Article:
Remember, as soon as you change from FULL to Simple recovery mode and do the shrink, dont forget to set it back to FULL. Then immediately afterward you must do a FULL DB backup.

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'sp_removedbreplication' didn't solve the issue for me as SQL just returned saying that the Database wasn't part of a replication...

I found my answer here:

Basically I had to create a replication, reset all of the replication pointers to Zero; then delete the replication I had just made. i.e.

Execute SP_ReplicationDbOption {DBName},Publish,true,1
GO
Execute sp_repldone @xactid = NULL, @xact_segno = NULL, @numtrans = 0, @time = 0, @reset = 1
GO
DBCC ShrinkFile({LogFileName},0)
GO
Execute SP_ReplicationDbOption {DBName},Publish,false,1
GO
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If you set the recovery mode on the database in 2005 (don't know for pre-2005) it will drop the log file all together and then you can put it back in full recovery mode to restart/recreate the logfile. We ran into this with SQL 2005 express in that we couldn't get near the 4GB limit with data until we changed the recovery mode.

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Have you tried from within SQL Server management studio with the GUI. Right click on the database, tasks, shrink, files. Select filetype=Log.

I worked for me a week ago.

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No dice. Weird thing, it tells me the available free space in the file is negative 7gigs. Something seems busted on this DB, and I just dunno what it is. :( –  Jordan Hudson Apr 22 '09 at 20:53

Try creating another full backup after you backup the log w/ truncate_only (IIRC you should do this anyway to maintain the log chain). In simple recovery mode, your log shouldn't grow much anyway since it's effectively truncated after every transaction. Then try specifying the size you want the logfile to be, e.g.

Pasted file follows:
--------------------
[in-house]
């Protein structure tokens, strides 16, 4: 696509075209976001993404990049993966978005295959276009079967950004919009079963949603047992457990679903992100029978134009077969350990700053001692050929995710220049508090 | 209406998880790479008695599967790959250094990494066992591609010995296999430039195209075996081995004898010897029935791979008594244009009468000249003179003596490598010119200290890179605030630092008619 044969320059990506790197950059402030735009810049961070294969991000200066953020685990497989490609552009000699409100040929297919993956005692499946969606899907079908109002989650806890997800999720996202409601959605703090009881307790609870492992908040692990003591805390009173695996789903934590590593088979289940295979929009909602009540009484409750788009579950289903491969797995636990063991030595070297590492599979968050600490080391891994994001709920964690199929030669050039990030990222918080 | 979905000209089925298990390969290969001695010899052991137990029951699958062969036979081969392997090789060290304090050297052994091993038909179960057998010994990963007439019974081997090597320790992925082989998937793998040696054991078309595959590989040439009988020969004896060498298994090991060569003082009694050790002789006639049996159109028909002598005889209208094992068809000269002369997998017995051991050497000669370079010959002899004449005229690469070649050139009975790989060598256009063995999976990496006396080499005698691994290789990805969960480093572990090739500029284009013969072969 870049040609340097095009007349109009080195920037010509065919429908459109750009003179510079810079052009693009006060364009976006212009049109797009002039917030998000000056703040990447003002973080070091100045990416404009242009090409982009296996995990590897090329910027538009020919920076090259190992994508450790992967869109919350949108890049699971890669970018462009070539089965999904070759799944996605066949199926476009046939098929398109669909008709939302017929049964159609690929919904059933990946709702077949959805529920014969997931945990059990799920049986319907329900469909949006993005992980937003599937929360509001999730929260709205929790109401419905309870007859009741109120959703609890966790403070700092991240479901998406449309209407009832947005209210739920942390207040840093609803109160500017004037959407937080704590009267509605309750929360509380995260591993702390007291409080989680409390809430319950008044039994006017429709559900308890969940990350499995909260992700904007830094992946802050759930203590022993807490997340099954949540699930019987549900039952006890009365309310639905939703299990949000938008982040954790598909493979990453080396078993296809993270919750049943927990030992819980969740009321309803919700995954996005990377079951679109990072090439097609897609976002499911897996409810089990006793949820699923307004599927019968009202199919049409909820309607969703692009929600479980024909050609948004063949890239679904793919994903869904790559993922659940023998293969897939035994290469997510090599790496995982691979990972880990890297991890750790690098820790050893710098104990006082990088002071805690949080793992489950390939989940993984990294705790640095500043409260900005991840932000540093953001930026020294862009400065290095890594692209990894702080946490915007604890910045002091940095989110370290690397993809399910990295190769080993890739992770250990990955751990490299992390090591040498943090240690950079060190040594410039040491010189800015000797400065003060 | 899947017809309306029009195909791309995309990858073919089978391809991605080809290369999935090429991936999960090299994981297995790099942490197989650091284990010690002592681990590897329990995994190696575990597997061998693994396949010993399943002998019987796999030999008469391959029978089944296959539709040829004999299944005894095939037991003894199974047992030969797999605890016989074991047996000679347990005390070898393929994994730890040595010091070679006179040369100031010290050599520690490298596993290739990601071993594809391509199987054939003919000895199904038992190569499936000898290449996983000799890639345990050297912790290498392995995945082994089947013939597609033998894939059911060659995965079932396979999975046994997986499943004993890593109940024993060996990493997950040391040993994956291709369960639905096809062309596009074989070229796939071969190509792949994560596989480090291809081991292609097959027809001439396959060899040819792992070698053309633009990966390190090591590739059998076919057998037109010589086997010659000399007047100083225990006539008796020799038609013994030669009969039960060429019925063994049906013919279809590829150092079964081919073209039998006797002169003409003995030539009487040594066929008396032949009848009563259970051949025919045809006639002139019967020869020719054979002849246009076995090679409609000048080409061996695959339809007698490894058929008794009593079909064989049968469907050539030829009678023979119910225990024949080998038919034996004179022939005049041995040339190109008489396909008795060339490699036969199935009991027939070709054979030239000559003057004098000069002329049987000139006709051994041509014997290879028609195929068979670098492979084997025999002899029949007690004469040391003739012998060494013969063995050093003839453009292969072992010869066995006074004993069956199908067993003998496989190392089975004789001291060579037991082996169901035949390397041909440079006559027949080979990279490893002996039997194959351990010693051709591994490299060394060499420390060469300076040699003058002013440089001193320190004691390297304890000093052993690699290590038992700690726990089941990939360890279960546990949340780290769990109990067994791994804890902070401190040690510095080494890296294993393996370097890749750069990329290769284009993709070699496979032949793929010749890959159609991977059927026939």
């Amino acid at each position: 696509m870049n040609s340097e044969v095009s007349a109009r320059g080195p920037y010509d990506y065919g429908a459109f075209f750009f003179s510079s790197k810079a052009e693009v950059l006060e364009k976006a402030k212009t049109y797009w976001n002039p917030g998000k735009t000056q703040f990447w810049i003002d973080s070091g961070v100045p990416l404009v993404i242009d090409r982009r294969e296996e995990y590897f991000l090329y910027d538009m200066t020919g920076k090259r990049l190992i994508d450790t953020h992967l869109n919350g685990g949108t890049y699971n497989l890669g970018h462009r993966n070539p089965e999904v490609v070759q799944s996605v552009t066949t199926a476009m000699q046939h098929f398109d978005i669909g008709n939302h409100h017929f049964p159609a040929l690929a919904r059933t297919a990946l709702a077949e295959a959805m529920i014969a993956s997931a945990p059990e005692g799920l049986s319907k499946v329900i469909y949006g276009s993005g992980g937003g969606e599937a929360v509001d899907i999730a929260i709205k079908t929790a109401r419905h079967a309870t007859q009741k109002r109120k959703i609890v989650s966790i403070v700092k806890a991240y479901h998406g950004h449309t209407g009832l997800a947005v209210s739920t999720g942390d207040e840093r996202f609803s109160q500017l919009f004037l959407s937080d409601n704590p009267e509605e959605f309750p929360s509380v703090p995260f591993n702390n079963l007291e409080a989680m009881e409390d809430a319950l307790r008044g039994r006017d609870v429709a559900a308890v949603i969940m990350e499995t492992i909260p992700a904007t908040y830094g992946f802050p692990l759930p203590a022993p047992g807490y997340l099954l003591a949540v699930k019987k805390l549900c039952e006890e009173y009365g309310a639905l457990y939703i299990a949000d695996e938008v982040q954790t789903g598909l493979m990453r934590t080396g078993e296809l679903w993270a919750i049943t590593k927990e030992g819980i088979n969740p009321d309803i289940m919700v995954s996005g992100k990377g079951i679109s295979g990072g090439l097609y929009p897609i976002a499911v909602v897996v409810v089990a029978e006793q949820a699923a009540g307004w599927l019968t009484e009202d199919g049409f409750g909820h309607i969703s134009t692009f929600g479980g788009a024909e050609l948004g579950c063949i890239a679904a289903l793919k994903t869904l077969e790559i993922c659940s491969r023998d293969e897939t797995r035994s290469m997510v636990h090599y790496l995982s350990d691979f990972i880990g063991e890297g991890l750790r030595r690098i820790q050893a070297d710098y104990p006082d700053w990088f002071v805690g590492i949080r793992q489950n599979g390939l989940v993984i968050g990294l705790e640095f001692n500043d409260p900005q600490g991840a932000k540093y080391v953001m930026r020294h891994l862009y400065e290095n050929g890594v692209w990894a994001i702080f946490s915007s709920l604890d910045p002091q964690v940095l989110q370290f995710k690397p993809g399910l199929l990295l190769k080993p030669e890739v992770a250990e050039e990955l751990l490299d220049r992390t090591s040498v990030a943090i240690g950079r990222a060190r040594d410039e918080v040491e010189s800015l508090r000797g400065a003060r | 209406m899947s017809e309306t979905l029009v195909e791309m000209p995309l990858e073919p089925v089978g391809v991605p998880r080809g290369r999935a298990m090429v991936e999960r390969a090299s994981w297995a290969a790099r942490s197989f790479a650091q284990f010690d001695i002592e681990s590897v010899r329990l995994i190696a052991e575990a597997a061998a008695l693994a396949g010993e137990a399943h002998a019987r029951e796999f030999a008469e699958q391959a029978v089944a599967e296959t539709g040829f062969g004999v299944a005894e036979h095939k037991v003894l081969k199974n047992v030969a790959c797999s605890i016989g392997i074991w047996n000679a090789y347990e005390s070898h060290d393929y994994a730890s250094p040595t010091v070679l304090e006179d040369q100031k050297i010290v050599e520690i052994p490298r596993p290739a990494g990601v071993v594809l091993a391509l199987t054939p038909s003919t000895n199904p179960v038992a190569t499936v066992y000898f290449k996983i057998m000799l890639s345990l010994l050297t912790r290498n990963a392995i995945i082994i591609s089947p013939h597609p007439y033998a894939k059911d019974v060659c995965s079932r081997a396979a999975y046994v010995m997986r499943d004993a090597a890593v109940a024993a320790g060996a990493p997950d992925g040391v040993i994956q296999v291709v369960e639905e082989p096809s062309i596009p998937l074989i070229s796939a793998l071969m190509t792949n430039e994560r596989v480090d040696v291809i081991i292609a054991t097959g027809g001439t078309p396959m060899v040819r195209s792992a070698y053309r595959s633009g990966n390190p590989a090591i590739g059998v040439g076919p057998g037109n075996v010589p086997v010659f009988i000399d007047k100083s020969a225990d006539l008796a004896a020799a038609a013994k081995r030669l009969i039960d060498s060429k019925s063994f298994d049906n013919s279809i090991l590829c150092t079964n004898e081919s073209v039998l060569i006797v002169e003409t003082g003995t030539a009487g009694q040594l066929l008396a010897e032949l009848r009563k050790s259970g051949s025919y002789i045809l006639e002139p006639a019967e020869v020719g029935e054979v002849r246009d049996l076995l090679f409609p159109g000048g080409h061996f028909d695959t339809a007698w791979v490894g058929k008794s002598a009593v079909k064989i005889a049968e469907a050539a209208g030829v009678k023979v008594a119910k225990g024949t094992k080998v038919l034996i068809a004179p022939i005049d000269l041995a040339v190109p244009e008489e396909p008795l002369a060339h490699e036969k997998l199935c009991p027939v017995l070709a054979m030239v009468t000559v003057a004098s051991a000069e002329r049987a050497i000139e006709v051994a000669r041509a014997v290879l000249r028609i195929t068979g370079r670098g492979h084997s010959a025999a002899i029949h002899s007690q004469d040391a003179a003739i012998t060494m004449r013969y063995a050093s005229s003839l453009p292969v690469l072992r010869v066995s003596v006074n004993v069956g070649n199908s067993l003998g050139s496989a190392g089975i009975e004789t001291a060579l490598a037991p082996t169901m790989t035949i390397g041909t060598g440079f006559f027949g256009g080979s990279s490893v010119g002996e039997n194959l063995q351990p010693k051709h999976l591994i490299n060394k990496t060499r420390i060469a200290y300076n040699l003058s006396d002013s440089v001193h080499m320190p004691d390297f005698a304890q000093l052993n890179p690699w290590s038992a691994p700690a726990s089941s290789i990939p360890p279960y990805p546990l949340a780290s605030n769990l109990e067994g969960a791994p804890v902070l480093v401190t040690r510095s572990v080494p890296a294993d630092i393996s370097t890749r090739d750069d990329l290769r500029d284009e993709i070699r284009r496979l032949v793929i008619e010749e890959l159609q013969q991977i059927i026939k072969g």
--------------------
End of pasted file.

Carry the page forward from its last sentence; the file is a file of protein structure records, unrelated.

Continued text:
-- shrink log file to c. 1 GB
DBCC SHRINKFILE (Wxlog0, 1000);

The TRUNCATEONLY option doesn't rearrange the pages inside the log file, so you might have an active page at the "end" of your file, which could prevent it from being shrunk.

You can also use DBCC SQLPERF(LOGSPACE) to make sure that there really is space in the log file to be freed.

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Try to use target size you need insted of TRUNCATEONLY in DBCC:

DBCC SHRINKFILE ('Wxlog0', 1)

And check this to articles:

http://msdn.microsoft.com/en-us/library/ms189493(SQL.90).aspx

http://support.microsoft.com/kb/907511

Edit:

You can try to move allocated pages to the beginning of the log file first with

DBCC SHRINKFILE ('Wxlog0', NOTRUNCATE)

and after that

DBCC SHRINKFILE ('Wxlog0', 1)

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Put the DB back into Full mode, run the transaction log backup (not just a full backup) and then the shrink.

After it's shrunk, you can put the DB back into simple mode and it txn log will stay the same size.

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You cannot shrink a transaction log smaller than its initially created size.

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I tried all the solutions listed and none of them worked. I ended up having to do a sp_detach_db, then deleting the ldf file and re-attaching the database forcing it to create a new ldf file. That worked.

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This didn't work for me at all. In fact, if I hadn't have backed up the .ldf file I would've been totally screwed. FYI I'm using SQL 2012 –  ProfNimrod Jul 9 '14 at 18:16

I know this is a few years old, but wanted to add some info.

I found on very large logs, specifically when the DB was not set to backup transaction logs (logs were very big), the first backup of the logs would not set log_reuse_wait_desc to nothing but leave the status as still backing up. This would block the shrink. Running the backup a second time properly reset the log_reuse_wait_desc to NOTHING, allowing the shrink to process.